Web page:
“Despite this, borrowers opting for a two-year fixed rate mortgage today would still be £27.93** per month or £335.16 per year worse off compared to those who were lucky enough to lock into a fixed deal a year ago.

“But it could be worse. Since the August rate rise, many would have expected rates to increase further, but instead they are actually falling, with the average two-year fixed mortgage rate standing at 2.49% today compared to 2.53% in August. Five-year fixed rates have also fallen by 0.02% over the same period.

“The reduction of average 95% loan-to-value rates (reported last week) has some element to play in the overall averages decreasing. However, providers know that many borrowers are starting to think about protecting themselves from future rate rises, and a fixed mortgage does just that. Therefore, lenders are trying to remain competitive, wanting to be seen as offering some of the lowest rates in the market. With the summer now over, providers may also be starting to look at end of year targets, and are perhaps readjusting their rates to meet them.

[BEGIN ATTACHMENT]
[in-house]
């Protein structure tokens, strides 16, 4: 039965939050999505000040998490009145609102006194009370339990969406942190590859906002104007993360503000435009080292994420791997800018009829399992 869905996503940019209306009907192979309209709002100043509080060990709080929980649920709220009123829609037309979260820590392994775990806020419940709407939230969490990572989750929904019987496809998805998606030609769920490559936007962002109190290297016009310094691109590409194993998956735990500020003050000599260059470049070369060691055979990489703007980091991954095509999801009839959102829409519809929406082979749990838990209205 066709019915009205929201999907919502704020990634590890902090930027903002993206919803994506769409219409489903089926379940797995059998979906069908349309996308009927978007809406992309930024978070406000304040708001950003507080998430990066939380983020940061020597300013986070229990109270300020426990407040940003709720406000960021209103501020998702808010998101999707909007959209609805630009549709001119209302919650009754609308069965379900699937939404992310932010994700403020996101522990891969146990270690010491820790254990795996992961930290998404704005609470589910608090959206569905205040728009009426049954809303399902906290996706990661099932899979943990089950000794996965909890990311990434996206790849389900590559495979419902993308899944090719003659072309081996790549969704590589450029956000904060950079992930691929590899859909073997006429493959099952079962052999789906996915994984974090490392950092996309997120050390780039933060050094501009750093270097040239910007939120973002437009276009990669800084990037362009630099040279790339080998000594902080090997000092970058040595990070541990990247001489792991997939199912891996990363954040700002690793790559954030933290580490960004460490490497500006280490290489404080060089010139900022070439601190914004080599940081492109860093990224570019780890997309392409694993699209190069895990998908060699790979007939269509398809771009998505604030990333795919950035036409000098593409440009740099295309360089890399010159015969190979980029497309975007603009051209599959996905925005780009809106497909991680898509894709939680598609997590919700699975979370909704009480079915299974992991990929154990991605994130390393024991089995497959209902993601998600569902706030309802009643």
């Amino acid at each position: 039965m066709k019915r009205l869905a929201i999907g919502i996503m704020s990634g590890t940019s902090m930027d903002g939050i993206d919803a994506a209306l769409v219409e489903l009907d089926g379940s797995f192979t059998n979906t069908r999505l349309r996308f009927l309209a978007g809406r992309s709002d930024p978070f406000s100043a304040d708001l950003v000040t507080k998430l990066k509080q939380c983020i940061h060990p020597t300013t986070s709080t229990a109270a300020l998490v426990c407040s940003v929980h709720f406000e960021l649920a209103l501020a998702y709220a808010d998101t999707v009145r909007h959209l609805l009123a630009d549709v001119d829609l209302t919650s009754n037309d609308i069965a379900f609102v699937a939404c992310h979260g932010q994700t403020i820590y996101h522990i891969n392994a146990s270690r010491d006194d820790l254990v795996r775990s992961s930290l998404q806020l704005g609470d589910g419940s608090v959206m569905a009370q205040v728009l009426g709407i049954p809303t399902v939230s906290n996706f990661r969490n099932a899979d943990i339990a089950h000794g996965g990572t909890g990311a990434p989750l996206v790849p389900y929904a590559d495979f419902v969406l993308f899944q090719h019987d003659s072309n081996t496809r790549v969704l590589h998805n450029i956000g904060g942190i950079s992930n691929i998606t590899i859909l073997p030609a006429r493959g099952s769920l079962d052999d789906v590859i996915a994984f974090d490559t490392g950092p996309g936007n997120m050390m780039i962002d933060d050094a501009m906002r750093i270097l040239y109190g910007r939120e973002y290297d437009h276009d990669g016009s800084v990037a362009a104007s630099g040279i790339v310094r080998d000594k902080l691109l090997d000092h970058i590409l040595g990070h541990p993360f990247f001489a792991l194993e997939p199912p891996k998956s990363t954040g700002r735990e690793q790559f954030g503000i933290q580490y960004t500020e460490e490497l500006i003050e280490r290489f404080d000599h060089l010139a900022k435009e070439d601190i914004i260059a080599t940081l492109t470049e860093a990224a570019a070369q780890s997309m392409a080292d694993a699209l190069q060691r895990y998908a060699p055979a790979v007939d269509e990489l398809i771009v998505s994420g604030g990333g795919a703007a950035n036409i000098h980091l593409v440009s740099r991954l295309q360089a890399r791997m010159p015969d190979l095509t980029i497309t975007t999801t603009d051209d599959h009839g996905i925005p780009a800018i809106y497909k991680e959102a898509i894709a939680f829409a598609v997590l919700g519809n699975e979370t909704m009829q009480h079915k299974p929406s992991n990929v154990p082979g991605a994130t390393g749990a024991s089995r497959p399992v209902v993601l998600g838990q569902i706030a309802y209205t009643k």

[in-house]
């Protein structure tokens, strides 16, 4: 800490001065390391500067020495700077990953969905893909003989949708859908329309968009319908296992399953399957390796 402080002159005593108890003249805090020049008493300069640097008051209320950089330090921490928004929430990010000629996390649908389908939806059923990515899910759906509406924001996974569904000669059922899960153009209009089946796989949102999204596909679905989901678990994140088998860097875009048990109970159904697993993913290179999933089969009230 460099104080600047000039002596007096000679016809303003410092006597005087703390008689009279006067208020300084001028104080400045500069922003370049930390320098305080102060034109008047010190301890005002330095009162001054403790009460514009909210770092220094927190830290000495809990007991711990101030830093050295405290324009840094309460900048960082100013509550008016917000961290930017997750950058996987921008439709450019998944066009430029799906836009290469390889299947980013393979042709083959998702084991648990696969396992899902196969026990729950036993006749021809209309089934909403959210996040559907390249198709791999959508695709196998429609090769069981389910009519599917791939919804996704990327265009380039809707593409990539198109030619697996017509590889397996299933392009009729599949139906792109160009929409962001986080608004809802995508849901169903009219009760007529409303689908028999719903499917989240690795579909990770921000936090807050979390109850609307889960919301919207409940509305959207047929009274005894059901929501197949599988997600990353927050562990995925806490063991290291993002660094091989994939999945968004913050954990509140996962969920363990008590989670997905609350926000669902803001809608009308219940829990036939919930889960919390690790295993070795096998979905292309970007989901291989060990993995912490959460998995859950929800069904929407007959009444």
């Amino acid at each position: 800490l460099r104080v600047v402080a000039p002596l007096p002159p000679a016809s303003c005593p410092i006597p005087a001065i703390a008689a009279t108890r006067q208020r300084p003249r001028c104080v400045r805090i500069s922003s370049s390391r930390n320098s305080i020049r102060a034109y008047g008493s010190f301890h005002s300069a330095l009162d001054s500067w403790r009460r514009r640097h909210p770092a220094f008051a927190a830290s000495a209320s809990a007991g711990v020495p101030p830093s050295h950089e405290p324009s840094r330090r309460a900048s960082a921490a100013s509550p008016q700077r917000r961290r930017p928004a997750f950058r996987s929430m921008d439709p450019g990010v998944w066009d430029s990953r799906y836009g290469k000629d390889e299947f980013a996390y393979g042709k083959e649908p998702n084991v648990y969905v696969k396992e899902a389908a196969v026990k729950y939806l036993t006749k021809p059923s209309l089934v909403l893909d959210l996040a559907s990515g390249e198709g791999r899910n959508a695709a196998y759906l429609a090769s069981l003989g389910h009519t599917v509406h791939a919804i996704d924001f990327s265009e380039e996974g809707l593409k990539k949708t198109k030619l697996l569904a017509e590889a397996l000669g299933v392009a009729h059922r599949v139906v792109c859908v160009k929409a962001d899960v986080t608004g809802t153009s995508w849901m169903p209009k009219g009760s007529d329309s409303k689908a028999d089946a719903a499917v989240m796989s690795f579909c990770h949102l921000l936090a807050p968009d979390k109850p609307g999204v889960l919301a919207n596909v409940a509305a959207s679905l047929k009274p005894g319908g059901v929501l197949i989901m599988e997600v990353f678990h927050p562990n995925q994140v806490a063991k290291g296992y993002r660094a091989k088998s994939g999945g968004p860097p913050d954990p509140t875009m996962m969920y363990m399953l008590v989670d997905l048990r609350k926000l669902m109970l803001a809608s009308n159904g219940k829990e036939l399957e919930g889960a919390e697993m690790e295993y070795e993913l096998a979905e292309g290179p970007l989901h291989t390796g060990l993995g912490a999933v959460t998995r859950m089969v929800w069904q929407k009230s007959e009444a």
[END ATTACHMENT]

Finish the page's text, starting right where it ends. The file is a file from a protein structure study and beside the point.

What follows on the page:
“However, while rates may be falling now, it is unlikely that the record low levels seen in October 2017 will return anytime soon. With multiple base rate rises predicted for the foreseeable future, it is likely rates will only get higher, so borrowers looking for a fixed deal should act fast avoid disappointment.”

* Moneyfacts average mortgage rate records began in 2007.

**Based on a £200,000 main residence mortgage over a 25-year term on a capital and interest repayment basis. Monthly repayment for the average two-year fixed rate in October 2017 is £868.30 compared with £896.23 today based on this example.

Buy to Let Mortgage system


Source: Property118

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Borrowers rush for fixed-rate mortgages as Bank of England rate hiking cycle continues

British consumers expecting another jump in the Bank of England’s interest rates are rushing to lock in fixed-rate mortgages, new data shows.